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Common mixing mistakes? Dynamics Plugins
Old 19th August 2014
  #1
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007's Avatar
 

Common mixing mistakes?

If there is such a thing...

We keep saying there are no rules, as some off-the-wall ideas often lead to innovation and dare I say it, genre-defying results.
Love hearing new forward-thinking approaches, however, I feel some fundamentals still apply.

I think many of us have been there, even after a few years of experience, of learning gain-staging, our plugins, compression, eq, monitoring, what to listen for, etc.
We still had those 'wtf' moments when hearing all our hard work of mixing go pear-shaped on another system.
The first measures start playing in the car system and right away, your heart sinks into your heels, "oh my, why so boomy, or, where the fvck did my bass go, why is it so muddy, etc."

A mix that sounded great on your monitors all of a sudden sounds...er, wooly.
Nothing cuts through, all sounds a bit flat, unexciting, almost too well balanced and just plain boring.
That's just one example, there are obviously many different instances where a mix can go tits-up.

- Poor eq'ing
- too much compression
- not enough compression
- too much reverb
- the wrong reverb
- not grouping things


And so on (I'll only list a few, for I want you guys to chime in)

What are some of the biggest culprits you've encountered.
Maybe it was just a listening session with your peers/friends, for fun, beers and talk shop.
(this is what lead me to post this, we were listening to various mixes the other night, from very creative producers but the mixes were just so bad).
Perhaps a mastering engineer getting mixes from an artist/band who was obviously green, and thinking 'oh boy'.
Maybe 'you' are struggling with certain mixing issues and wouldn't mind a little help or advice?

Where do we hear people making the most common mixing mistakes, or shall I say, mishaps.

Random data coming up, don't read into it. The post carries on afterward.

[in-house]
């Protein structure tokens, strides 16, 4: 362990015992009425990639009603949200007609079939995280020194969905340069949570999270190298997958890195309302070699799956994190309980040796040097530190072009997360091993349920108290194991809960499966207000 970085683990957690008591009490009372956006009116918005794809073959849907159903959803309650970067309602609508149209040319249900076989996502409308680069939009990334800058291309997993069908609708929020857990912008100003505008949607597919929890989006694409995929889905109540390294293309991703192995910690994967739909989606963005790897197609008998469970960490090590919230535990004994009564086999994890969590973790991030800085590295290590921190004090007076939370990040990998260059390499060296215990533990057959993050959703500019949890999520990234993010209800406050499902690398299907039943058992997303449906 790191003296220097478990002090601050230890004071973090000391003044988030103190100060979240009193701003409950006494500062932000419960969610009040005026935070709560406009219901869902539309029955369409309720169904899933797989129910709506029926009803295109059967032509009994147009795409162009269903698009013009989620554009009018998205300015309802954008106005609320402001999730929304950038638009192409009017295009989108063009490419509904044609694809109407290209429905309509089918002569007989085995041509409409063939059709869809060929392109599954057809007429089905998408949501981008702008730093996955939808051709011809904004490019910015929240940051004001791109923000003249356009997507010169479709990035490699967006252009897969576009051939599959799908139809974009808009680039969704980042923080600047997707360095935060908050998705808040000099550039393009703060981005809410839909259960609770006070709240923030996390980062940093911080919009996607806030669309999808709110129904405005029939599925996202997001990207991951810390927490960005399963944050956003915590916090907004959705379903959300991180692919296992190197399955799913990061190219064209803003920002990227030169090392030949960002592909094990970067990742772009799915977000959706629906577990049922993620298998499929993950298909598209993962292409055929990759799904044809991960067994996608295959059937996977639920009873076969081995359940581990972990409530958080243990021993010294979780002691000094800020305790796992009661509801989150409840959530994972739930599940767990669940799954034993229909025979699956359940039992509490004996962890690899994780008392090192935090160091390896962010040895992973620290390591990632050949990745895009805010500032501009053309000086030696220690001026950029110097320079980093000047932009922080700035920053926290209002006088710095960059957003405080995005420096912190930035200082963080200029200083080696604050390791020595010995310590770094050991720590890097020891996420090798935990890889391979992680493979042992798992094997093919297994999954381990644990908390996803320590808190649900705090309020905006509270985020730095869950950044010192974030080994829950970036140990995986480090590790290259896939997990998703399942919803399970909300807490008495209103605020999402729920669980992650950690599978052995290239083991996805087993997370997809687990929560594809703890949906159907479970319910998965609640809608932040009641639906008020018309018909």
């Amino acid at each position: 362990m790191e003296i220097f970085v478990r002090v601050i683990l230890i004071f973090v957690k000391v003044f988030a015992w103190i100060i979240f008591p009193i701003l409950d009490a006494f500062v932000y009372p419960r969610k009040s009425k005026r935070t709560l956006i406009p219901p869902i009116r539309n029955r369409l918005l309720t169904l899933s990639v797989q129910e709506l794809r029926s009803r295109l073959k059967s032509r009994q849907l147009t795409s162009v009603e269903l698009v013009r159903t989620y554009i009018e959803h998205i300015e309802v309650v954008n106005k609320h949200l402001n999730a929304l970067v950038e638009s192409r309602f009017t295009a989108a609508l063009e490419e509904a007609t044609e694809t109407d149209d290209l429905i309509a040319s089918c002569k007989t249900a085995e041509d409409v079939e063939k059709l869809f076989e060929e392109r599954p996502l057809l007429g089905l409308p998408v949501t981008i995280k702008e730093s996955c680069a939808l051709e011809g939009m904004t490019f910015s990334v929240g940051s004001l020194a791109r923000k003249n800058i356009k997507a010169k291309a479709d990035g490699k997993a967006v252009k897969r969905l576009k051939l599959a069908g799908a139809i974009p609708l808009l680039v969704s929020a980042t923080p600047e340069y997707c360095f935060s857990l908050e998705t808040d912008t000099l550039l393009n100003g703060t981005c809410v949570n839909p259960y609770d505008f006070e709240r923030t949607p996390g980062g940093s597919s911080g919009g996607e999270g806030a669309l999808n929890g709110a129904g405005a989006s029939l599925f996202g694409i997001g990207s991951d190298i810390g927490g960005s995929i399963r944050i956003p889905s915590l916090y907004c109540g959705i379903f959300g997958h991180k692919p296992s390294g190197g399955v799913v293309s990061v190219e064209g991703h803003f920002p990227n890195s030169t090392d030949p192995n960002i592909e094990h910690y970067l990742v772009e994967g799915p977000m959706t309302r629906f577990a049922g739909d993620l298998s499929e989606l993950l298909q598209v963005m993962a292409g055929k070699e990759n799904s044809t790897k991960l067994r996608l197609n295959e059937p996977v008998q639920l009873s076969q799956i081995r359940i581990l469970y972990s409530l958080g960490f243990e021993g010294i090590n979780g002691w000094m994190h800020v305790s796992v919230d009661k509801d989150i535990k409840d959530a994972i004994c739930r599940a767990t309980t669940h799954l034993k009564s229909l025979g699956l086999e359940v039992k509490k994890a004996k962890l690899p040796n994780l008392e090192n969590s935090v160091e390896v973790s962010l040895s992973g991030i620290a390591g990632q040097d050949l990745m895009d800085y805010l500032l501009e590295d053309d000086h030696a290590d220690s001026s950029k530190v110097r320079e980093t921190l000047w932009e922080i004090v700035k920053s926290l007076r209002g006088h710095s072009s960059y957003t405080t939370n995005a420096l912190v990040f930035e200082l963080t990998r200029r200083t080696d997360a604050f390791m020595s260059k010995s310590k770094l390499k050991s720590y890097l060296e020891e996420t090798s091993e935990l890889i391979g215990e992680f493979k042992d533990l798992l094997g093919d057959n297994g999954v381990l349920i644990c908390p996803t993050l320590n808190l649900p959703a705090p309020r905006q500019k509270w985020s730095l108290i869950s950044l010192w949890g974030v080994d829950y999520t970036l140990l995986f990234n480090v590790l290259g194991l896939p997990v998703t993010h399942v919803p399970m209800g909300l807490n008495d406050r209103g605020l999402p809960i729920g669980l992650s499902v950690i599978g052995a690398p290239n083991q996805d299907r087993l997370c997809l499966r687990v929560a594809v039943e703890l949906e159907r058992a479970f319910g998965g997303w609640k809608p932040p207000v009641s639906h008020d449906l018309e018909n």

I suppose I might as well go first - my top pick goes to improper use of reverb.
You hear the intent, but the execution is just horrible.
Either too much on the 'send', or just bad settings on the reverb itself.

Signals that should cut through with in-yer-face upper-mids seem to get lost in their reverb.
(I heard a lot of this with driven guitars and distorted synths that play the main hook)

Off we go.
Old 19th August 2014
  #2
Lives for gear
 

Overcompression/limiting
Old 19th August 2014
  #3
Gear Guru
 

I think the biggest mix mistake you can make is letting the mix out the door without full payment.
Old 19th August 2014
  #4
Gear Nut
 

Going along with what you said, i think a lot of us forget about 'sends' volume. In software, the send value usually automatically sets a nominal level and you raise or lower the 'aux' fader completely forgetting about how valuable that 'send' level can be. i did at least

another "common mixing mistake" is listening environments. some just mix in their basement studios and pass it on to the world. when our band made a cd, we would listen to it in the studio, the van, bedroom, practice room, EVERYWHERE...really taught me, before i started to learn more about recording, that listening is the most important thing we can do to a mix.

however, all mixes sound perfect until you listen to them about a year later...
Old 19th August 2014
  #5
Gear Guru
 
Brent Hahn's Avatar
 

Quote:
Originally Posted by joeq View Post
I think the biggest mix mistake you can make is letting the mix out the door without full payment.
Good one.
Old 19th August 2014
  #6
Lives for gear
 

Quote:
Originally Posted by 007 View Post
If there is such a thing...

We keep saying there are no rules, as some off-the-wall ideas often lead to innovation and dare I say it, genre-defying results.